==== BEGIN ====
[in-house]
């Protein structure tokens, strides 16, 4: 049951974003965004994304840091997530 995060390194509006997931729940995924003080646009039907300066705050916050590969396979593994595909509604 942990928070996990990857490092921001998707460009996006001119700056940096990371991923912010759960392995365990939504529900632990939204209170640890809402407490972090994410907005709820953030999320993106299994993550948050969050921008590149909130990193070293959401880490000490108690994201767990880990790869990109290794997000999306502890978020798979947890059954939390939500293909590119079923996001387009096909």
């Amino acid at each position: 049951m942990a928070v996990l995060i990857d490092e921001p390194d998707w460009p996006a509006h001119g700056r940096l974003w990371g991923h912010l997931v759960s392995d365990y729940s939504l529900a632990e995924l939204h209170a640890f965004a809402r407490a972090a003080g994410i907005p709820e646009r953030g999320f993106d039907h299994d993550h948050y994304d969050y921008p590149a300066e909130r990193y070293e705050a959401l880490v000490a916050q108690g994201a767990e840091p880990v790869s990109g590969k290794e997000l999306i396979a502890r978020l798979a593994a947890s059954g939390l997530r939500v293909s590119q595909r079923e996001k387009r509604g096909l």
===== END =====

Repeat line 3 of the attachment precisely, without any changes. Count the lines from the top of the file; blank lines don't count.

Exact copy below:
């Amino acid at each position: 049951m942990a928070v996990l995060i990857d490092e921001p390194d998707w460009p996006a509006h001119g700056r940096l974003w990371g991923h912010l997931v759960s392995d365990y729940s939504l529900a632990e995924l939204h209170a640890f965004a809402r407490a972090a003080g994410i907005p709820e646009r953030g999320f993106d039907h299994d993550h948050y994304d969050y921008p590149a300066e909130r990193y070293e705050a959401l880490v000490a916050q108690g994201a767990e840091p880990v790869s990109g590969k290794e997000l999306i396979a502890r978020l798979a593994a947890s059954g939390l997530r939500v293909s590119q595909r079923e996001k387009r509604g096909l």